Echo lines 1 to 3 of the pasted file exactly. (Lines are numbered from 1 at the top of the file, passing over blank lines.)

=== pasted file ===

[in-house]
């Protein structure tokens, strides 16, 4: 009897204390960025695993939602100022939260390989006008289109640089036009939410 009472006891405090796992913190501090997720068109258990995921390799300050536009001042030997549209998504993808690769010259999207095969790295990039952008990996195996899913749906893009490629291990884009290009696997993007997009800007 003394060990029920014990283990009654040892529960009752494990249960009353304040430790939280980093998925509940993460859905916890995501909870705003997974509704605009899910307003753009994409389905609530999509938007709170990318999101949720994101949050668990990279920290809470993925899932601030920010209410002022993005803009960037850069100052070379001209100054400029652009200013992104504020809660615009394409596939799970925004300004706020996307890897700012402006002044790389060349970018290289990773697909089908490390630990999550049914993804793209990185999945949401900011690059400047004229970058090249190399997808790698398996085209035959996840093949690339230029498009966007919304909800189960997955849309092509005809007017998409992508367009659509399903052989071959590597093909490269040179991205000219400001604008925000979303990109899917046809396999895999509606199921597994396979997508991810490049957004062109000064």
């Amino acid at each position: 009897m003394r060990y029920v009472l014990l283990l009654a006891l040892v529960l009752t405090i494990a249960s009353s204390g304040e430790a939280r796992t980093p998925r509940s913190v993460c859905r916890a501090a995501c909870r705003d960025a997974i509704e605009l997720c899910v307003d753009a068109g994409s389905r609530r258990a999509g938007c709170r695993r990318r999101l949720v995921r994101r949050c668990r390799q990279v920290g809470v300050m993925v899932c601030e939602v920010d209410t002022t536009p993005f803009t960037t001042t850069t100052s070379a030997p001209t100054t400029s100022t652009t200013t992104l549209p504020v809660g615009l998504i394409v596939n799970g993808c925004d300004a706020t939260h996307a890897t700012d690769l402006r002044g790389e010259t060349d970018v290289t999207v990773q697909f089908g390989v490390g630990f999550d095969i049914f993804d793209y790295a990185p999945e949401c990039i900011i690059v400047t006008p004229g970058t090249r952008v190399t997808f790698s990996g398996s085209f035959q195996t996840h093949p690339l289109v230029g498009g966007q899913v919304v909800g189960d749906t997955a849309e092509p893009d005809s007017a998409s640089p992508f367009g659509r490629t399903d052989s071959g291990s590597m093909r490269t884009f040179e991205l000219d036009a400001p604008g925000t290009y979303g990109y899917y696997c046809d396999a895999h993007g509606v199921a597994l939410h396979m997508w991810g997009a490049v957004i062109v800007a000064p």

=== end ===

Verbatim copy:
[in-house]
């Protein structure tokens, strides 16, 4: 009897204390960025695993939602100022939260390989006008289109640089036009939410 009472006891405090796992913190501090997720068109258990995921390799300050536009001042030997549209998504993808690769010259999207095969790295990039952008990996195996899913749906893009490629291990884009290009696997993007997009800007 003394060990029920014990283990009654040892529960009752494990249960009353304040430790939280980093998925509940993460859905916890995501909870705003997974509704605009899910307003753009994409389905609530999509938007709170990318999101949720994101949050668990990279920290809470993925899932601030920010209410002022993005803009960037850069100052070379001209100054400029652009200013992104504020809660615009394409596939799970925004300004706020996307890897700012402006002044790389060349970018290289990773697909089908490390630990999550049914993804793209990185999945949401900011690059400047004229970058090249190399997808790698398996085209035959996840093949690339230029498009966007919304909800189960997955849309092509005809007017998409992508367009659509399903052989071959590597093909490269040179991205000219400001604008925000979303990109899917046809396999895999509606199921597994396979997508991810490049957004062109000064």
């Amino acid at each position: 009897m003394r060990y029920v009472l014990l283990l009654a006891l040892v529960l009752t405090i494990a249960s009353s204390g304040e430790a939280r796992t980093p998925r509940s913190v993460c859905r916890a501090a995501c909870r705003d960025a997974i509704e605009l997720c899910v307003d753009a068109g994409s389905r609530r258990a999509g938007c709170r695993r990318r999101l949720v995921r994101r949050c668990r390799q990279v920290g809470v300050m993925v899932c601030e939602v920010d209410t002022t536009p993005f803009t960037t001042t850069t100052s070379a030997p001209t100054t400029s100022t652009t200013t992104l549209p504020v809660g615009l998504i394409v596939n799970g993808c925004d300004a706020t939260h996307a890897t700012d690769l402006r002044g790389e010259t060349d970018v290289t999207v990773q697909f089908g390989v490390g630990f999550d095969i049914f993804d793209y790295a990185p999945e949401c990039i900011i690059v400047t006008p004229g970058t090249r952008v190399t997808f790698s990996g398996s085209f035959q195996t996840h093949p690339l289109v230029g498009g966007q899913v919304v909800g189960d749906t997955a849309e092509p893009d005809s007017a998409s640089p992508f367009g659509r490629t399903d052989s071959g291990s590597m093909r490269t884009f040179e991205l000219d036009a400001p604008g925000t290009y979303g990109y899917y696997c046809d396999a895999h993007g509606v199921a597994l939410h396979m997508w991810g997009a490049v957004i062109v800007a000064p």